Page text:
BREAKING: Obama looking to bypass troubled 'HealthCare.gov'

Consulting with insurers on possible direct registration of customers. Photo: AP

WASHINGTON, November 18, 2013 — According to a breaking Wall Street Journal report, the Obama Administration said Monday that “it is willing to grant a key concession on the health-care law to big insurers under which they could directly sign up for coverage millions of Americans who qualify for tax credits.”

According to the Journal, “[t]he administration said it was working through technical obstacles with the insurers. If completed, the plan could help some people bypass troubled health-insurance websites including HealthCare.gov.”

The administration has quietly been meeting with insurance executives in Washington to find a way around the increasingly disastrous failure of the website portal that was supposed to serve as the information and registration site for soon-to-be mandatory health insurance coverage.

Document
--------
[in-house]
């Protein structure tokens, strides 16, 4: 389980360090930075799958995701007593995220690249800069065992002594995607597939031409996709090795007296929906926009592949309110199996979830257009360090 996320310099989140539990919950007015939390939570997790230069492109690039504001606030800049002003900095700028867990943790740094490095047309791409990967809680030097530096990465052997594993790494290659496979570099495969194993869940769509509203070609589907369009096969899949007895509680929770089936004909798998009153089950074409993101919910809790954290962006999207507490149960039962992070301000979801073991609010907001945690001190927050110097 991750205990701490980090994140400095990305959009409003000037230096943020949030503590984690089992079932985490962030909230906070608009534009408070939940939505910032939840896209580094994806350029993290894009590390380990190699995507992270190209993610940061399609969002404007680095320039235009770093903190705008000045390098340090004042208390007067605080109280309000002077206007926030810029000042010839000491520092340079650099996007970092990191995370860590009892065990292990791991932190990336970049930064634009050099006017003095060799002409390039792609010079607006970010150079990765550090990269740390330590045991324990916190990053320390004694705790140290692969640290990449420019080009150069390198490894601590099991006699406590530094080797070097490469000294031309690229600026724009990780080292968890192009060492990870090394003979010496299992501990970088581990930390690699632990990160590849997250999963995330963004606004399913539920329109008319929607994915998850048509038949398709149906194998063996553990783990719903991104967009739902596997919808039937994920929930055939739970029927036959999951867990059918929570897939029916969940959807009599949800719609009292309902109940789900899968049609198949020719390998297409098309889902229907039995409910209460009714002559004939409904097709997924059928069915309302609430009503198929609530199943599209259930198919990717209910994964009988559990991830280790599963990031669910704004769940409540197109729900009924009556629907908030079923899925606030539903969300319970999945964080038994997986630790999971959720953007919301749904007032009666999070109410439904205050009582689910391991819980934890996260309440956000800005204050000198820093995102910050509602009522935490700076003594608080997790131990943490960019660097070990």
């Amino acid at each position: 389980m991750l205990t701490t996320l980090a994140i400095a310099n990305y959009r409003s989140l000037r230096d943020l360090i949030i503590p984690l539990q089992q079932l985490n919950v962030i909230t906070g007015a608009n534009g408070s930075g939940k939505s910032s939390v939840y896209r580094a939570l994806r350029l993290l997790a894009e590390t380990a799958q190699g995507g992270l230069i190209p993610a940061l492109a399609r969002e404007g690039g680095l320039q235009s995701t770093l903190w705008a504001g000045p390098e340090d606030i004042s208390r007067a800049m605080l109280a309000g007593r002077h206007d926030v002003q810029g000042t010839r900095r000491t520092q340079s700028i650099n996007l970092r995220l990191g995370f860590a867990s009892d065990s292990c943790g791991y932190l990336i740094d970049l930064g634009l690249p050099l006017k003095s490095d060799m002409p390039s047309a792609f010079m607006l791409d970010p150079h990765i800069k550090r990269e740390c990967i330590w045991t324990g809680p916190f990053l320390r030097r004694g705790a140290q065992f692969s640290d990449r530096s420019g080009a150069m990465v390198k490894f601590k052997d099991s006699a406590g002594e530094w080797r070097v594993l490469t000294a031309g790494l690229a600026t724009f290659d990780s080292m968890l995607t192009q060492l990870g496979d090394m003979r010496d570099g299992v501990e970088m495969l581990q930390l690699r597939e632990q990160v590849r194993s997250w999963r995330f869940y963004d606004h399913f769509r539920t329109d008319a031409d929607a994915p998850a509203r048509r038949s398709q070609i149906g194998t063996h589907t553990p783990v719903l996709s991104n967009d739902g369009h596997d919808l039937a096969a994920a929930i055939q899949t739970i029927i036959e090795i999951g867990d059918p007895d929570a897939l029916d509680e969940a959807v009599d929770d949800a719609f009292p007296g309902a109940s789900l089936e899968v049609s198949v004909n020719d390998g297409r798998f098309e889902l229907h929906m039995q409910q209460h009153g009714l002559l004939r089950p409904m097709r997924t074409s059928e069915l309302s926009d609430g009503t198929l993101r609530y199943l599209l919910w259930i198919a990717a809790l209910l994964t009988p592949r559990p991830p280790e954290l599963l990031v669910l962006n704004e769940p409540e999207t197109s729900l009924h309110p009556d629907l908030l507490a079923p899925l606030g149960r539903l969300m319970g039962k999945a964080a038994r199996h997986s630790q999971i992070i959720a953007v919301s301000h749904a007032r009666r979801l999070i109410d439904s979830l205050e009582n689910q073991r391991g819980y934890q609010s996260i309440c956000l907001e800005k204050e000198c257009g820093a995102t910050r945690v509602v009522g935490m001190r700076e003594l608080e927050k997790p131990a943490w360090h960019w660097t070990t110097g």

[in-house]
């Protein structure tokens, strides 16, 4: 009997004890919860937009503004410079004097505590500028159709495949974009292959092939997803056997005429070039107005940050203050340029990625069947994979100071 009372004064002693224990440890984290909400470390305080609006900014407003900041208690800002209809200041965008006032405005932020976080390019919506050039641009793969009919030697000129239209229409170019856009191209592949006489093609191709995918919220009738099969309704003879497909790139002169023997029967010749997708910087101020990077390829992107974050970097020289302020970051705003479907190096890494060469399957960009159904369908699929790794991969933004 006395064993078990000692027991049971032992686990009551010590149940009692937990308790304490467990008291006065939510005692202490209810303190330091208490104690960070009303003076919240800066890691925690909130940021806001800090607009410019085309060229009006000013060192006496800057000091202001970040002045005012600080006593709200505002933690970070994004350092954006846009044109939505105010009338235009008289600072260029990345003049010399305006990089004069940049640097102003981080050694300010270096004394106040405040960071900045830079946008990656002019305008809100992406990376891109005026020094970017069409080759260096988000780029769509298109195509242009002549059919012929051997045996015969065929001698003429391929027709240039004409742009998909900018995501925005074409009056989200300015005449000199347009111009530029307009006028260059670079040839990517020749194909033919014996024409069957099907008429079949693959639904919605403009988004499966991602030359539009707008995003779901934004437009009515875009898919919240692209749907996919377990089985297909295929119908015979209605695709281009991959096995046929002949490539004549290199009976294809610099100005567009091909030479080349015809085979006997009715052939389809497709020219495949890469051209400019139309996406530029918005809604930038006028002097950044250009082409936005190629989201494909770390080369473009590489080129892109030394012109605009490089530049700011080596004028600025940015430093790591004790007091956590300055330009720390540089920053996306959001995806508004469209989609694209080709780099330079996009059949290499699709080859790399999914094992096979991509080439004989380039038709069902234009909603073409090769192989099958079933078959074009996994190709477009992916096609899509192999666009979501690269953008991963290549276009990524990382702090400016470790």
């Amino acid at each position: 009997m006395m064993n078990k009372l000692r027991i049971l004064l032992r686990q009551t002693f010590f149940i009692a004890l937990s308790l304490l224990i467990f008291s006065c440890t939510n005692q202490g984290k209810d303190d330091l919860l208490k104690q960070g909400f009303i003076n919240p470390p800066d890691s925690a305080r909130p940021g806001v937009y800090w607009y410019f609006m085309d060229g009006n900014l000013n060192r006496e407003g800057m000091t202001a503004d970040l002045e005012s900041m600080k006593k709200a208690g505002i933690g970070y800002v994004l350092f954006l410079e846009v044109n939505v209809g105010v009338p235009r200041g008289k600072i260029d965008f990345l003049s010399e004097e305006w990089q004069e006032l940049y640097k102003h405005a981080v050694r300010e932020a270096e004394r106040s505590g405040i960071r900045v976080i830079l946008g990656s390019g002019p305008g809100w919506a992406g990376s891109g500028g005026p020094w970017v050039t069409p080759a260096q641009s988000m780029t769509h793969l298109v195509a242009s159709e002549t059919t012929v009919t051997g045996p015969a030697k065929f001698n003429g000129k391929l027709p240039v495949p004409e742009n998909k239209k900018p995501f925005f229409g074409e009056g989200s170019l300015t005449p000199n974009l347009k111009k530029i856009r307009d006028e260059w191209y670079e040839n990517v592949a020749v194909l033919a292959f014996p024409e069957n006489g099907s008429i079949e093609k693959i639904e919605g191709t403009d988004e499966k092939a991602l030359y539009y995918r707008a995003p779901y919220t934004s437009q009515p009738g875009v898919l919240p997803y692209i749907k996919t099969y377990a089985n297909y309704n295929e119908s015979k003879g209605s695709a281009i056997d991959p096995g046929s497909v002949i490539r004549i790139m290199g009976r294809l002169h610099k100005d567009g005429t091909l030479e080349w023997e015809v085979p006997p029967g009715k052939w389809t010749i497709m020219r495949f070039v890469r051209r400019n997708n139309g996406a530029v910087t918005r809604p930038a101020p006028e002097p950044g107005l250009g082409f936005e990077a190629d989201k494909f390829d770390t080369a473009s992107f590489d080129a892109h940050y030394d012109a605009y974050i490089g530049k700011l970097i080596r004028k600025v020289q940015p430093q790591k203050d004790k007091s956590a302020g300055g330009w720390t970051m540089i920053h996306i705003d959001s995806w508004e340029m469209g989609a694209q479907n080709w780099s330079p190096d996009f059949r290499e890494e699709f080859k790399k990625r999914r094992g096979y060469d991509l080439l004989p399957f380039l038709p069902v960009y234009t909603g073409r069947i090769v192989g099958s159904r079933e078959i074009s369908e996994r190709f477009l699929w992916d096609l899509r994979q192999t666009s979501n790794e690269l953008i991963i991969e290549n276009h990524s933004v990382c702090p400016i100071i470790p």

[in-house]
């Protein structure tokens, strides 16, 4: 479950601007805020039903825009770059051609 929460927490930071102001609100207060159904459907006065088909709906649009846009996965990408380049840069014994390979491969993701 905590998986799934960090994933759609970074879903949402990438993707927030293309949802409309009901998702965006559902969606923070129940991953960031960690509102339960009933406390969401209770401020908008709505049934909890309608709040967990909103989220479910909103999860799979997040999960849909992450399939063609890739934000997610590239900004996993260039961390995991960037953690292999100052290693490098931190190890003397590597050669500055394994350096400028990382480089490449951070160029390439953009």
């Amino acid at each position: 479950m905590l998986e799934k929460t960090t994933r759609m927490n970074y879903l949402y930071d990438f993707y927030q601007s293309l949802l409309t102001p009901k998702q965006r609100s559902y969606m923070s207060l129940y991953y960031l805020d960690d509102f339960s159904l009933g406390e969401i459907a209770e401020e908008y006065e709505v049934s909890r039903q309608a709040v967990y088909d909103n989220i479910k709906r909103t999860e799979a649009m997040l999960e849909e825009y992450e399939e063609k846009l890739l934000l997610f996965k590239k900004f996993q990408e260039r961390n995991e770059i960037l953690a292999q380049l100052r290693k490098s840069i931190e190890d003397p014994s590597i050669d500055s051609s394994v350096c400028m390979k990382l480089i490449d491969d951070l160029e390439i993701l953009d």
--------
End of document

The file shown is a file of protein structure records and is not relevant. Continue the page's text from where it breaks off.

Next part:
The healthcare website, which failed from the very beginning on October 1, was purportedly on schedule last week to be fully functional by November 30, but that date was always conjectural at best. Mounting problems involving software, security and system integrity, not to mention over-arching scaling and architecture issues, have increasingly made it clear that a near-term fix is not in the offing.

Adding to the problem, millions of Americans who hold supposedly “grandfathered” policies are getting letters canceling those policies, potentially leaving them without any coverage at all and with virtually no way to replace the canceled policies in a way that complies with the law.

Further developments as they occur.


SEE RELATED: Obamacare Medicare fallout: UnitedHealth cuts doctors, rations care


Read more of Terry’s news and reviews at Curtain Up! in the Entertain Us neighborhood of the Washington Times Communities. For Terry’s investing and political insights, visit his Communities columns, The Prudent Man and Morning Market Maven, in Business.


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Terry Ponick

Now writing on investing, politics, music, movies and theater for the Washington Times Communities, Terry was formerly the longtime music and culture critic for the Washington Times print edition (1994-2009) before moving online with Communities in 2010.  

 

 

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